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Alleged pimp fled family home after being exposed in an undercover Sunday Life investigation, court hears


Primary school teacher wins her appeal against being convicted of a classroom assault on an eight-year-old pupil.

Primary school teacher wins her appeal against being convicted of a classroom assault on an eight-year-old pupil.

Primary school teacher wins her appeal against being convicted of a classroom assault on an eight-year-old pupil.

An alleged pimp fled his family home after being exposed in an undercover newspaper investigation, a court heard today.

Police claimed Paul Ervine went on the run to England and Wales, leaving behind a "Dear John" letter for his wife.

The 60-year-old is charged with running a brothel in south Belfast, along with controlling and inciting prostitution for gain.

Ervine, from Lisburn, Co Antrim, insists he was only acting as a commissioned agent for escorts.

He was granted bail despite a detective claiming he could not be trusted to remain in Northern Ireland.

Ervine was arrested last week following an investigation stretching back to last August.

Belfast Magistrates' Court heard how a Sunday Life journalist met him after answering an online advert for escorts.

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He was secretly recorded and filmed going into "candid" detail about the work involving sex in exchange for cash, a judge was told.

"There could be no misunderstanding what would be expected of the reporter," the detective said.

At a second meeting two days later she was allegedly taken to a brothel being run at a terraced house in the Village area of the city.

The property was used solely for sexual activities, the court heard.

Eventually the journalist was said to have revealed her real identity, offering Ervine the right to reply.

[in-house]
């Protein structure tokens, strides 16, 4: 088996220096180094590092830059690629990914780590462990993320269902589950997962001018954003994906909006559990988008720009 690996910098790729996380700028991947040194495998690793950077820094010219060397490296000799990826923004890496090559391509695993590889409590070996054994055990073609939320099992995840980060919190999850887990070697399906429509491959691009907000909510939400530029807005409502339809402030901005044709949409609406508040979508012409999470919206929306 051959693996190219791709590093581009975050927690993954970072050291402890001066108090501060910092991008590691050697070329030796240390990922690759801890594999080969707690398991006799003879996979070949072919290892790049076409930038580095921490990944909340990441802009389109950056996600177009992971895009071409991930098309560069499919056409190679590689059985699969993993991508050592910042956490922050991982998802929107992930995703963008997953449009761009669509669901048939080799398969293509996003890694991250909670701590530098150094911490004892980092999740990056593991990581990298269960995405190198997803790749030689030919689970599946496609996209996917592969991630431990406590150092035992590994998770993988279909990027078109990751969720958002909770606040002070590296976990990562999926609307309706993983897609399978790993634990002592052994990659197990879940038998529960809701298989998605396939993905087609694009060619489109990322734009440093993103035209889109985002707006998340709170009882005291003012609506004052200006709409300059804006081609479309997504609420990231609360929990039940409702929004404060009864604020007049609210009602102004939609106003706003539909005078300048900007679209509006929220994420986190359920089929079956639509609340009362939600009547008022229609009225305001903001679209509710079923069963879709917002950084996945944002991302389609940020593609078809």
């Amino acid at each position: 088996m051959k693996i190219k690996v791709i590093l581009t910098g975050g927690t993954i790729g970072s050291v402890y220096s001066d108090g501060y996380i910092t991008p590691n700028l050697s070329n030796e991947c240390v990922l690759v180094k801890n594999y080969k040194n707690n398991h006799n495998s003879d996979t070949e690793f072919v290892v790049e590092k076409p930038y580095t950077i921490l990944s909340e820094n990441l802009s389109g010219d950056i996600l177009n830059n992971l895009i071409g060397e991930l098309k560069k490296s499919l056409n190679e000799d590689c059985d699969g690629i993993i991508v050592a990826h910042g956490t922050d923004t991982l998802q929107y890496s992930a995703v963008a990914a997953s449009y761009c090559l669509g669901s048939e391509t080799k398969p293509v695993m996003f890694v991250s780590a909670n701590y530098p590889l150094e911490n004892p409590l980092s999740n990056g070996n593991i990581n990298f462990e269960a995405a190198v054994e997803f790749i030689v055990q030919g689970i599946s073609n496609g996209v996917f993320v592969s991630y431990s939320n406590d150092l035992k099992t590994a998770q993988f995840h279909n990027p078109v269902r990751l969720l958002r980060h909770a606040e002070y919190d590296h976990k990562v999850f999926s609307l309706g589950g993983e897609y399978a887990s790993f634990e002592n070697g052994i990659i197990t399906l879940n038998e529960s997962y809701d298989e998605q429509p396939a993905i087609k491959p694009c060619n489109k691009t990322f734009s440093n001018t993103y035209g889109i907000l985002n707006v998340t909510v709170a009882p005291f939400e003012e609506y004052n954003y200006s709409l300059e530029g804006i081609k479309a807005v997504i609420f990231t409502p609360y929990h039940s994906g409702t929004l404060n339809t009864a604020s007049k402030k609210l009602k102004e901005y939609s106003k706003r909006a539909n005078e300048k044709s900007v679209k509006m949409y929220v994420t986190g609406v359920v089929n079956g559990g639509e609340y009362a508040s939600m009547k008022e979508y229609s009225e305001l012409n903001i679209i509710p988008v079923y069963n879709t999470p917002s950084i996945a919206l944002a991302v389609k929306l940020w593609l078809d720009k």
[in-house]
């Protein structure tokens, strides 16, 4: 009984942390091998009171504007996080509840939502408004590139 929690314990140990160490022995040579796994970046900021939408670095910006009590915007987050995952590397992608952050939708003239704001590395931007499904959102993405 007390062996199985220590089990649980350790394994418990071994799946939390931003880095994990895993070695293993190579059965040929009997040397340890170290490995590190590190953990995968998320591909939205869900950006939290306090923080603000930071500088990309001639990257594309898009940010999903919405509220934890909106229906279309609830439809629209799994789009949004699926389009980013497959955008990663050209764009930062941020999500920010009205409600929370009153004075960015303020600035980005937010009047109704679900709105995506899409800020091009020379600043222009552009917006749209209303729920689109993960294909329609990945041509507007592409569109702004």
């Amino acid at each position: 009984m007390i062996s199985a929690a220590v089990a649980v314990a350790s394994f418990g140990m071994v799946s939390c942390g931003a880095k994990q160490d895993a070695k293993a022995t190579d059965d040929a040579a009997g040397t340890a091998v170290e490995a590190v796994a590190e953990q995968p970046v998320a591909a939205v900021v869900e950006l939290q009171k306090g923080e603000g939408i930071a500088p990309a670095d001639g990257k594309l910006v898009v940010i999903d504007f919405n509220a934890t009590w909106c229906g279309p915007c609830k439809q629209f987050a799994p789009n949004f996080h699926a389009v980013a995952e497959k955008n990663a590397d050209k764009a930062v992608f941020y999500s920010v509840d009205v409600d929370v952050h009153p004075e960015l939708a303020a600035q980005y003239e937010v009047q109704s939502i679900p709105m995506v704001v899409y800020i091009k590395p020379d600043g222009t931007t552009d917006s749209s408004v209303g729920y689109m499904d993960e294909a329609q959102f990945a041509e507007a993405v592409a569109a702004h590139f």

"When the newspaper published he just upped and left, and has not returned to the family address, having left behind a Dear John letter," according to the detective.

"He has effectively been on the run ever since."

Ervine, who is currently of no fixed abode, was seeking bail to stay at hostel accommodate.

Police stressed they were opposed to him getting out of custody to live at any other address.

"He has shown he's will to flee at the drop of a hat, no matter where he's living," the officer claimed.

He said Ervine knew he was wanted by the PSNI and even made contact following the newspaper exposure.

However, the accused failed to honour assurances to surrender himself into custody, it was alleged.

"He lied about his location, telling me he was in Liverpool when we had information he was in Newry that day," the detective added.

"I can't believe a word he's telling me."

Ervine was said to have spent significant periods in Wales and England before returning to Northern Ireland recently.

District Judge George Conner was told police also believe he has been putting money towards a property investment in Greece.

"The fear is he will not only flee to England, but further afield and it will be impossible to bring him back," the detective said.

Further financial investigations are now being carried out into any money earned by Ervine.

Defence solicitor Matt Higgins said his client wrote the letter due to feeling "ashamed" at what his wife and family were going through.

"He wasn't just running away to Africa and never coming back," the lawyer argued.

"His family are mortified and he felt his presence there would cause more pain than good."

Mr Higgins added that Ervine believed working as a commissioned escort agent was not illegal, and not the same as acting as a pimp and brothel keeper.

The court heard how the accused has been threatened while in prison because of the charges against him.

"He feels he's in danger," Mr Higgins said.

Granting bail for Ervine to live at hostel accommodation agreed with police, Mr Conner ordered him to surrender all travel documents and disclose bank account details.

The judge also ordered: "He's not to leave Northern Ireland without the prior approval of police."

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